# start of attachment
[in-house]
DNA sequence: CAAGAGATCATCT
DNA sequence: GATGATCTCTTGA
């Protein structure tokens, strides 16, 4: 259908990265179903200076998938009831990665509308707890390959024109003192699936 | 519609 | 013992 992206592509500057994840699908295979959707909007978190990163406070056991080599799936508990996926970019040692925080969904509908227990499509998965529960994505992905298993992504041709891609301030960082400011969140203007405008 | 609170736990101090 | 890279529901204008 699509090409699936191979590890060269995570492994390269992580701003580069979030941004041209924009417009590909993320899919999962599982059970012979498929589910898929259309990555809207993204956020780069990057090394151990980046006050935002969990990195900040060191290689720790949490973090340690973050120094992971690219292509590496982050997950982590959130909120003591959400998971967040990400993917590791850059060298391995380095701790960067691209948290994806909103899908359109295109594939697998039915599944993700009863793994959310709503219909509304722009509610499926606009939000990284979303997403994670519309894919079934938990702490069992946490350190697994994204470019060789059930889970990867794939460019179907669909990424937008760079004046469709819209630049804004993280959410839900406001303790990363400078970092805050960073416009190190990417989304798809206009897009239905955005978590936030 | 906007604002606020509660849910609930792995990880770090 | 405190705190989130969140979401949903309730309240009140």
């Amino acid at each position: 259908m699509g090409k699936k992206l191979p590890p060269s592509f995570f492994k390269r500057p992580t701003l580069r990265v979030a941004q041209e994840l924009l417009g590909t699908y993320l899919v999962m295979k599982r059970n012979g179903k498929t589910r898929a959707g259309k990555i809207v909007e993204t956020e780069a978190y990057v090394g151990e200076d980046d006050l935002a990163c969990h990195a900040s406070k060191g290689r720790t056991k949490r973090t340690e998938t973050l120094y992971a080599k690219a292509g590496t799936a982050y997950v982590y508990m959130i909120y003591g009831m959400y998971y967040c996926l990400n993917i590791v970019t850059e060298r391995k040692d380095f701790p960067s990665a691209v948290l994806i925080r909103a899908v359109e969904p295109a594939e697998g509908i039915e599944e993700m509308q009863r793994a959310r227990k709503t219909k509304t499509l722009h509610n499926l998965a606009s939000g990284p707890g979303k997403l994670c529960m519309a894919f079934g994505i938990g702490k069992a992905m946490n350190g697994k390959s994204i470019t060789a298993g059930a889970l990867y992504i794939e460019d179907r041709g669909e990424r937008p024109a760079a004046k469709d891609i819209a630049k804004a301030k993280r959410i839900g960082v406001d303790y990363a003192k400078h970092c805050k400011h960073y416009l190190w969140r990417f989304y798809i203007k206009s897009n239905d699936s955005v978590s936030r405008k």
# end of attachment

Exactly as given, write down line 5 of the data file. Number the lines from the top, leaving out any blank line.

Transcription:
């Amino acid at each position: 259908m699509g090409k699936k992206l191979p590890p060269s592509f995570f492994k390269r500057p992580t701003l580069r990265v979030a941004q041209e994840l924009l417009g590909t699908y993320l899919v999962m295979k599982r059970n012979g179903k498929t589910r898929a959707g259309k990555i809207v909007e993204t956020e780069a978190y990057v090394g151990e200076d980046d006050l935002a990163c969990h990195a900040s406070k060191g290689r720790t056991k949490r973090t340690e998938t973050l120094y992971a080599k690219a292509g590496t799936a982050y997950v982590y508990m959130i909120y003591g009831m959400y998971y967040c996926l990400n993917i590791v970019t850059e060298r391995k040692d380095f701790p960067s990665a691209v948290l994806i925080r909103a899908v359109e969904p295109a594939e697998g509908i039915e599944e993700m509308q009863r793994a959310r227990k709503t219909k509304t499509l722009h509610n499926l998965a606009s939000g990284p707890g979303k997403l994670c529960m519309a894919f079934g994505i938990g702490k069992a992905m946490n350190g697994k390959s994204i470019t060789a298993g059930a889970l990867y992504i794939e460019d179907r041709g669909e990424r937008p024109a760079a004046k469709d891609i819209a630049k804004a301030k993280r959410i839900g960082v406001d303790y990363a003192k400078h970092c805050k400011h960073y416009l190190w969140r990417f989304y798809i203007k206009s897009n239905d699936s955005v978590s936030r405008k």